Despite being one of our oldest means of communication, writing remains the richest means to express ideas in the 21st century. The learning derived from a focused hour of reading can be matched by few other mediums.
To explore why, let us look at the writing process. Books are always written through several iterations of reading and editing. Authors start with an outline and scribble their first drafts. They then make revisions as needed to the main message of their draft. Then comes the painstaking part of combing each sentence, paragraph and word for edits. If that wasn’t enough, it is then sent to copy writers and publishers for further changes. Through all these changes, an author can quite easily get through at least five drafts of a book before it is printed. All of that work ensures that you get the most bang for the buck for every second you read and every pie you spend on a book.
Today, we are surrounded by other mediums that seem like substitutes for reading. But each of these mediums typically start with the written word and dilute it to suit their audience. Writing for radio, for instance, has stringent rules about sentence structure and complexity – to avoid subordinate clauses and limit the number of ideas to one idea per sentence. The problem with television is that it continues to be expensive, and has to be diluted for mass consumption. Every other audio-visual niche in the internet is yet to match the richness and refinement of the written word. Besides, books will always retain one advantage over every other medium – that they have stood the test of time. Today, I can pick up a book that has was stored in the library of Alexandria two thousand years ago, and read it in the original.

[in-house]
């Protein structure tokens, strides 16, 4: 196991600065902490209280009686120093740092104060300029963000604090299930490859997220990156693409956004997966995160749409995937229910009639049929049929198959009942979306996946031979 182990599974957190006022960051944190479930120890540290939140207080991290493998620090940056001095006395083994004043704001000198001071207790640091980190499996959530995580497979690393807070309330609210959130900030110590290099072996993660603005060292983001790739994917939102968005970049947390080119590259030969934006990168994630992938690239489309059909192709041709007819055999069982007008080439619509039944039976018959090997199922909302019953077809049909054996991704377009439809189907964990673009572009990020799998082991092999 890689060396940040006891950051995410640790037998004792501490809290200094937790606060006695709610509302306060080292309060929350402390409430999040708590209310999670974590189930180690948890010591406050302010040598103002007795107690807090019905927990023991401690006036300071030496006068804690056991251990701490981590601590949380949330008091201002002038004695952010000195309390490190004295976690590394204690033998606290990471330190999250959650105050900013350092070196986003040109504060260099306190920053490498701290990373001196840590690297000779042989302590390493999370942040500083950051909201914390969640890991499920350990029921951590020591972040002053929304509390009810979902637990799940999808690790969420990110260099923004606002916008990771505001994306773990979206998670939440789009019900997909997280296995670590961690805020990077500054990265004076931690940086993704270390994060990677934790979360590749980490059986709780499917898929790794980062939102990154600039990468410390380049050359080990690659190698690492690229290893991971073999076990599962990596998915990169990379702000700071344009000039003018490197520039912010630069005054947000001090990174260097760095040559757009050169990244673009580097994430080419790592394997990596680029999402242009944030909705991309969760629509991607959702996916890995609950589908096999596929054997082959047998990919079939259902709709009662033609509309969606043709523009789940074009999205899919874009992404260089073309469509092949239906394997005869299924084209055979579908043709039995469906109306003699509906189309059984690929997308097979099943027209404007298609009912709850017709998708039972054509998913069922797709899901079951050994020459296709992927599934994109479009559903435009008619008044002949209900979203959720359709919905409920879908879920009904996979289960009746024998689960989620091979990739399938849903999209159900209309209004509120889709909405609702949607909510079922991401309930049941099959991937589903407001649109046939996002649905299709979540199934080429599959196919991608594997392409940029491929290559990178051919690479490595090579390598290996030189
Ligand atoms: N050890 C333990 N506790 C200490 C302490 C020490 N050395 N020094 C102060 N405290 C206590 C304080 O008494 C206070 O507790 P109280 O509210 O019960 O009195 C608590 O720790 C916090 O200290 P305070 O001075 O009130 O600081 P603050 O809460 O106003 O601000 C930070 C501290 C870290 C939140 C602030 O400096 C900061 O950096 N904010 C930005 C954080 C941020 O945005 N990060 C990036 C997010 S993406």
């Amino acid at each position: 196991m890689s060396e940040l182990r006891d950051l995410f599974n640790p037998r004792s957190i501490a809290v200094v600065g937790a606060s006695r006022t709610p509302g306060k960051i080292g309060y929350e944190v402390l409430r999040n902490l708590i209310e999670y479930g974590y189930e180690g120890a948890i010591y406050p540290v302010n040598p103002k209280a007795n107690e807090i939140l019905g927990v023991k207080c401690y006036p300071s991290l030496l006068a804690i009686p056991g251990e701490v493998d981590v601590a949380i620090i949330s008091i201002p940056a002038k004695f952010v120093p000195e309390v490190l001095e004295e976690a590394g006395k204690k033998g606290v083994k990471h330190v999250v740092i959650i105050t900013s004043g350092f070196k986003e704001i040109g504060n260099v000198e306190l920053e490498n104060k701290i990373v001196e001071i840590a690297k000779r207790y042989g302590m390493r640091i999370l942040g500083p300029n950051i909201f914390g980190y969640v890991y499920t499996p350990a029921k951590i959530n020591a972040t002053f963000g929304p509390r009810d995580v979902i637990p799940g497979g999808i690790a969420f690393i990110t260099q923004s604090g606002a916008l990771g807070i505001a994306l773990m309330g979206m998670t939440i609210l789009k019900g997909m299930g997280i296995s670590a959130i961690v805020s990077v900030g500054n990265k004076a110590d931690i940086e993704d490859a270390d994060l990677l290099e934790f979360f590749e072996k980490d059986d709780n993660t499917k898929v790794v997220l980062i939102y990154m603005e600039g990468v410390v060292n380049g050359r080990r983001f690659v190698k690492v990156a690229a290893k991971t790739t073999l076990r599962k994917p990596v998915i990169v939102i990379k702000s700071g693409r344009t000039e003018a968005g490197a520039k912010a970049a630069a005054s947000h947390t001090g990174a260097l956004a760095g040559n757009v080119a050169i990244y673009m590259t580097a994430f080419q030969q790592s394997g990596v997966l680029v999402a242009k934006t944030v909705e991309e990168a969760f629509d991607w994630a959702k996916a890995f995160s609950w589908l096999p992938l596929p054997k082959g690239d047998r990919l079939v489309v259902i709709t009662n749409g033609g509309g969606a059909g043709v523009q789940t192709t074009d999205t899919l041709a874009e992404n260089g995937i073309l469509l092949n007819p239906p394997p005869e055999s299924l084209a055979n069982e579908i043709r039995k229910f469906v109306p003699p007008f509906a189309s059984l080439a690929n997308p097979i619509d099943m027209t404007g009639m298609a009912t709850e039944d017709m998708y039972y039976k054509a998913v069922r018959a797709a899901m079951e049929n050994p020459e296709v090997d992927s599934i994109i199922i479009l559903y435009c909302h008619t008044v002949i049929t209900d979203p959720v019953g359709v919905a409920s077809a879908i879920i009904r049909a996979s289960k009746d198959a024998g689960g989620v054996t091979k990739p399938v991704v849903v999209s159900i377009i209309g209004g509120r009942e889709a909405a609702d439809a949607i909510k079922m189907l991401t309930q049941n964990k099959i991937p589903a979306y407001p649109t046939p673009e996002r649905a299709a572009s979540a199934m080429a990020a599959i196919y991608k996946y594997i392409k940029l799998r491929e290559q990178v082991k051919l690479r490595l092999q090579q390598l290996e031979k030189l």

The written word also offers the reader more flexibility than other mediums. I can choose to re-read the first paragraph, slow down on the second one and skim through the third and fourth ones. The experience of reading is an act of co-creation between the reader and the writer. As a writer I can describe characters, but as a reader, I am free to imagine their appearance and the tone of their voice.
In a world filled with distractions, it is easy to lose sight of the value of reading (and writing). Every minute spent in reading offers us the richest second-hand learning experience possible. Every minute not spent reading is to forego that opportunity.